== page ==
- Metrics: Dashboards are the heart of any B2B application and graphs are an integral way of data visualisation. We started out with basic graphs that we thought could be useful but soon realised that it was better to give the users the option to visualise data in any manner they wanted. To this end, we built a configurable metrics module where users can add and configure any kind of widgets, helping them visualise data in their preferred format.
- Dynamic rules engine: One of the most important aspect of InSite is the dynamic rules engine that can send alerts whenever some rule is broken. Just like everything else we didn’t have much clarity on how we were going to build this but a big whoop to the devs who cracked it. It is inspired by IFTTT-like workflow and setting up rules is now pretty straightforward. Looking ahead we aim to make this engine more powerful and add more complexity to the kind of rules that can be set.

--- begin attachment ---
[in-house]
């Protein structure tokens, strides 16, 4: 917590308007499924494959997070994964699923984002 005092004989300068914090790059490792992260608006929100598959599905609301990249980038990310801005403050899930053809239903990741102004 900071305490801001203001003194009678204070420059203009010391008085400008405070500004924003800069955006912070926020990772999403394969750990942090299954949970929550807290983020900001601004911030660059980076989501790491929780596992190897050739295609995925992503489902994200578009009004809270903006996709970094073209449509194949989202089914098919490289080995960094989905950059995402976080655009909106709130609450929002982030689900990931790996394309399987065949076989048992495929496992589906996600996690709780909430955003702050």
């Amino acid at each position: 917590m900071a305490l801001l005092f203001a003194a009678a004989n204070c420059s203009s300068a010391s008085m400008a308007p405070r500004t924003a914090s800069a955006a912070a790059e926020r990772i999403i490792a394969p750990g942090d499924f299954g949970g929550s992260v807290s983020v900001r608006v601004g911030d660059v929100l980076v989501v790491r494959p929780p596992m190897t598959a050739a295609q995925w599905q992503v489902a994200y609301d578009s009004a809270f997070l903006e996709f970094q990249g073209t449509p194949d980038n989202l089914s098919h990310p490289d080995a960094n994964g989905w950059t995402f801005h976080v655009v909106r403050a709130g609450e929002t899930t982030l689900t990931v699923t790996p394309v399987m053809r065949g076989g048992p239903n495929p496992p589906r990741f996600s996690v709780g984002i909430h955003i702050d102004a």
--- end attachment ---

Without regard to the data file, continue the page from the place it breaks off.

I would like to mention a very special thanks to all the people who advised and helped us along this journey while we were facing all these challenges. It has been a roller coaster of a ride and wouldn’t have been possible without their help. Also a big whoop to the open source community and all the people who contribute to building such fantastic libraries which we end up using. We encourage our devs to make open source contributions since we know how heavily we end up relying on this community for help and support.
And, to finish, a glimpse into what all are we building:
- We are exploring some ML / AI for improving the accuracy of our positioning engine
- We are also working on building a more robust and accurate business intelligence and analytics engine that will help our clients gain actionable insights
- We are looking to expand our IoT offering to include a host of sensors that are essential for a smart factory (IIoT 4.0)
- And we will definitely be focusing of performance enhancements as we scale along the way
That’s all for now, folks! Till the next post…